If people want to really blow up one figure here or one word there, I would argue that they’re missing the forest for the trees. I think that there’s a lot of people more concerned about being precisely, factually, and semantically correct than about being morally right.–Alexandria Ocasio-Cortez in an interview with Anderson Cooper on “60 Minutes” in January.
This response to Anderson Cooper’s question about the Congresswoman’s four “Pinocchios” awarded her by The Washington Post is about the best example of poetic truth that one could find. You may remember that Shelby Steele coined this term in his classic book Shame as “a narrative that disregards the actual truth in order to assert a larger essential truth that supports one’s ideological position and that defends the sovereignty of one’s ideological identity by taking license with reality and fact”. In this sense Ms. AOC is walking, talking poetic truth with her rapid fire public pronouncements, but she has a lot of company. Of course, the poster boy for the phenomenon is Al Sharpton and his Tawana Brawley rape hoax of over thirty years ago. But the recent Jussie Smollett racial attack hoax may rival even that one when it is fully played out because it featured such a swift and completely total sellout of the mainstream media and Democratic presidential candidates in the rush to condemn this “hate crime” presumption as an indictment of America as incurably racist.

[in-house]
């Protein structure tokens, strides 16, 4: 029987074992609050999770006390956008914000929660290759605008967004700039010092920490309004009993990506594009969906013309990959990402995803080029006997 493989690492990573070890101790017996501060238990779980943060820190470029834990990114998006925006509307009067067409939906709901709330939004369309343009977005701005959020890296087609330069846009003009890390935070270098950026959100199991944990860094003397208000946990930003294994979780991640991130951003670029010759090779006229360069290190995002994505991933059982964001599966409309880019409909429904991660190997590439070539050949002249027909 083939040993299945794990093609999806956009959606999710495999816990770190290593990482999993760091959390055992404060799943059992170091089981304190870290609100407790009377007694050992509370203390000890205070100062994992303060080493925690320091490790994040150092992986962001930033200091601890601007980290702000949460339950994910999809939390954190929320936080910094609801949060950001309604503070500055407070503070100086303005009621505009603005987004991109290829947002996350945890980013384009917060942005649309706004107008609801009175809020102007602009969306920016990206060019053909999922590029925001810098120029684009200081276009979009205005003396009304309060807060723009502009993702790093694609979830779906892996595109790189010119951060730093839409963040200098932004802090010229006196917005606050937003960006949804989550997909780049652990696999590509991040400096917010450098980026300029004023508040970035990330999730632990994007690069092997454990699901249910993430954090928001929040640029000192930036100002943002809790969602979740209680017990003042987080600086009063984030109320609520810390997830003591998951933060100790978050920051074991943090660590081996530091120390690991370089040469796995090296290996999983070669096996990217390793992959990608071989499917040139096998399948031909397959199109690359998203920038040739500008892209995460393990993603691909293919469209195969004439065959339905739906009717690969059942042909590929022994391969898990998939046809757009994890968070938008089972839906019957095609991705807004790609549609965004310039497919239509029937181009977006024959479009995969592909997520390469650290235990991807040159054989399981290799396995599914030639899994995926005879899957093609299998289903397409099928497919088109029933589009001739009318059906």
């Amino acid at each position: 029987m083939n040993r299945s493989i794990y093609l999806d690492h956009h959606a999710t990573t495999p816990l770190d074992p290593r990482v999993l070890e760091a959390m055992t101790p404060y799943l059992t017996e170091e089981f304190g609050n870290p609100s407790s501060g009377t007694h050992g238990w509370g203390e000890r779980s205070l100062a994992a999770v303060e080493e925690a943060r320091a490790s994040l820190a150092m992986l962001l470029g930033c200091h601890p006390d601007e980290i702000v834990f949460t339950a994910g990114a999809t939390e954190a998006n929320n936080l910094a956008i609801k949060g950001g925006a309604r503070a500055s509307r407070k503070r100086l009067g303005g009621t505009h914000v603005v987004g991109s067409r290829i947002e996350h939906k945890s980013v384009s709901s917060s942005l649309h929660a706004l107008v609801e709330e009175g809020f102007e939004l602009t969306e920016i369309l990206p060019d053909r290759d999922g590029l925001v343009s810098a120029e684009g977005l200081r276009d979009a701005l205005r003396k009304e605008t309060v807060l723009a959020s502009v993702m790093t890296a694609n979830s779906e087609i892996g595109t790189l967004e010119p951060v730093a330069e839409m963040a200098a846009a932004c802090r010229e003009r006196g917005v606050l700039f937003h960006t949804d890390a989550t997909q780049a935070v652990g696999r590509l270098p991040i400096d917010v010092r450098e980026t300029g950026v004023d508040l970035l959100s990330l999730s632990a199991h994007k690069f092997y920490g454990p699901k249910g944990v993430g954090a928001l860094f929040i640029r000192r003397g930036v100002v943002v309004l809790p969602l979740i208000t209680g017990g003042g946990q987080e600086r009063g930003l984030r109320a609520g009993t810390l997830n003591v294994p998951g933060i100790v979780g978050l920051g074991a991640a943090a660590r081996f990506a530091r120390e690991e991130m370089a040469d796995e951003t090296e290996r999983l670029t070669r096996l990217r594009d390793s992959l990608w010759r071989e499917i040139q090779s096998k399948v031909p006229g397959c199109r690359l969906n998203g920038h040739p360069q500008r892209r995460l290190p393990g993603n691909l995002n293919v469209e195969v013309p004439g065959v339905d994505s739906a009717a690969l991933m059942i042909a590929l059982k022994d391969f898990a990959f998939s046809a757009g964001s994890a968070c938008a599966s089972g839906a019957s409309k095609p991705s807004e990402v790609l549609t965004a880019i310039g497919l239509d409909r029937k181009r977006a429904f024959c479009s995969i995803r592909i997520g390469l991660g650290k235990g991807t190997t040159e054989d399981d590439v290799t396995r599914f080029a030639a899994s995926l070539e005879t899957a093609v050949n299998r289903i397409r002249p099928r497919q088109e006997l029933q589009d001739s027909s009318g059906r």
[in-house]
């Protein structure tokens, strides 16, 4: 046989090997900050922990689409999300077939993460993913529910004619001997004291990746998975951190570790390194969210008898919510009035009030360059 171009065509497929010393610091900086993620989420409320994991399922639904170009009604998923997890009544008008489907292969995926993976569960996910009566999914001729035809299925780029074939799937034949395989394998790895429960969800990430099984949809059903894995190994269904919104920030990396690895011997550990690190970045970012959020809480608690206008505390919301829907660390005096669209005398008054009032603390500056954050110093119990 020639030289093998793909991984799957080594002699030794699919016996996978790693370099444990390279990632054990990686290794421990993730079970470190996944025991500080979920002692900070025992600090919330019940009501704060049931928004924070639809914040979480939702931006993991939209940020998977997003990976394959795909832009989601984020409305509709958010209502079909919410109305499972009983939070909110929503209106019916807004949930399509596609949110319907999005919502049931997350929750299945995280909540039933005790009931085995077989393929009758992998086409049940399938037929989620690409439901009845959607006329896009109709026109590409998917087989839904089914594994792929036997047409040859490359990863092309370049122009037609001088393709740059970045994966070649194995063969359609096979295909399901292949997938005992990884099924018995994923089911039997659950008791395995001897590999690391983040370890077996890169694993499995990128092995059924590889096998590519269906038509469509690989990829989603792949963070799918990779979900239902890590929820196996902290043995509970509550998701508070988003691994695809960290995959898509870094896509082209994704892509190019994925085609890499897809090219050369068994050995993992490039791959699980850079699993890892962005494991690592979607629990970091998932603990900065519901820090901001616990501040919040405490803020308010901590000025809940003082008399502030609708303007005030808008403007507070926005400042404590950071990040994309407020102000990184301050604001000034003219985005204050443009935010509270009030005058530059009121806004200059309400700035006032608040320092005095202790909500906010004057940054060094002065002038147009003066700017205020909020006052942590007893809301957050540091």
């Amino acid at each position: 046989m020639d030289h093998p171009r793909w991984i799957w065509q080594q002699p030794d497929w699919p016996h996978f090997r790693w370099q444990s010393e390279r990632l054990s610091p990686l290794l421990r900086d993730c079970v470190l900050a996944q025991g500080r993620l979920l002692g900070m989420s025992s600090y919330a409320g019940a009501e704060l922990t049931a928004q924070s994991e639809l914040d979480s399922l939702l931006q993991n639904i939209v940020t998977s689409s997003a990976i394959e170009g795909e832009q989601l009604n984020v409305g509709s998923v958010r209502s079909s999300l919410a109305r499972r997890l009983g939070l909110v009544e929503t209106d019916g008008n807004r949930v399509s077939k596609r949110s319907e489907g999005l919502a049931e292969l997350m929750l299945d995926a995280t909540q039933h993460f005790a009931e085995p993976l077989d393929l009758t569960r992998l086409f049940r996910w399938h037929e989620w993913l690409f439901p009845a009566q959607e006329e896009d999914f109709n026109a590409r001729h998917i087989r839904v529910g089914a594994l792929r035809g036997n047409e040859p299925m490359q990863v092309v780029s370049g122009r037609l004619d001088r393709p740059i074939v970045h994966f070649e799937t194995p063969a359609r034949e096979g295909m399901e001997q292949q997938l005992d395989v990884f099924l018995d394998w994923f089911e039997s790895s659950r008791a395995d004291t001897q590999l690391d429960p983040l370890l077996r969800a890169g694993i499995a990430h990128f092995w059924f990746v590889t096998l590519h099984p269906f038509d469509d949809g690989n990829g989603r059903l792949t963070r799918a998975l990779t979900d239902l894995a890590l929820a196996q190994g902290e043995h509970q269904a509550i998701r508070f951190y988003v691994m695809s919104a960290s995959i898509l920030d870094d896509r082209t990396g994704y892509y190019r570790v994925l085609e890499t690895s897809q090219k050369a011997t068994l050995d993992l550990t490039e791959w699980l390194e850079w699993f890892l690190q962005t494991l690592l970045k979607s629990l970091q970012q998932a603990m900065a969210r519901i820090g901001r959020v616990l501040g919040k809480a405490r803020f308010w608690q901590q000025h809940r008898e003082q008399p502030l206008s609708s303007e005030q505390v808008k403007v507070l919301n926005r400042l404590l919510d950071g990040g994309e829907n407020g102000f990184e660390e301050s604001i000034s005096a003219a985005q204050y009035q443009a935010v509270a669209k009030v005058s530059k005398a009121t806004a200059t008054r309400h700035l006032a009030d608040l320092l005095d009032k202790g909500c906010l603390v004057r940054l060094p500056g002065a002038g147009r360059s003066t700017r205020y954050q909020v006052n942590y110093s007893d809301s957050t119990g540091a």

Many of us believe that our “hate crime” designation and its special legislative categorization is part of the problem with many of these incidents. This legislative designation around the country was supposed to reflect the public’s special sensitivity to crimes that tend to heighten racial, ethnic, and cultural conflict. But it hasn’t seemed to do more than force local law enforcement to allocate inordinate amounts of resources to these crimes of alleged “hate” and further inflame tensions. The problem is with the designation itself compounded by the “poetic truth” and other sentimentalities that often surround the charges. Proving the act itself is one thing, proving motive is much more difficult and, as a result, it appears that the attempt to do so has a tendency to complicate and often frustrate the prosecution. These tendencies and the perverse incentives they produce are corrupting our social order.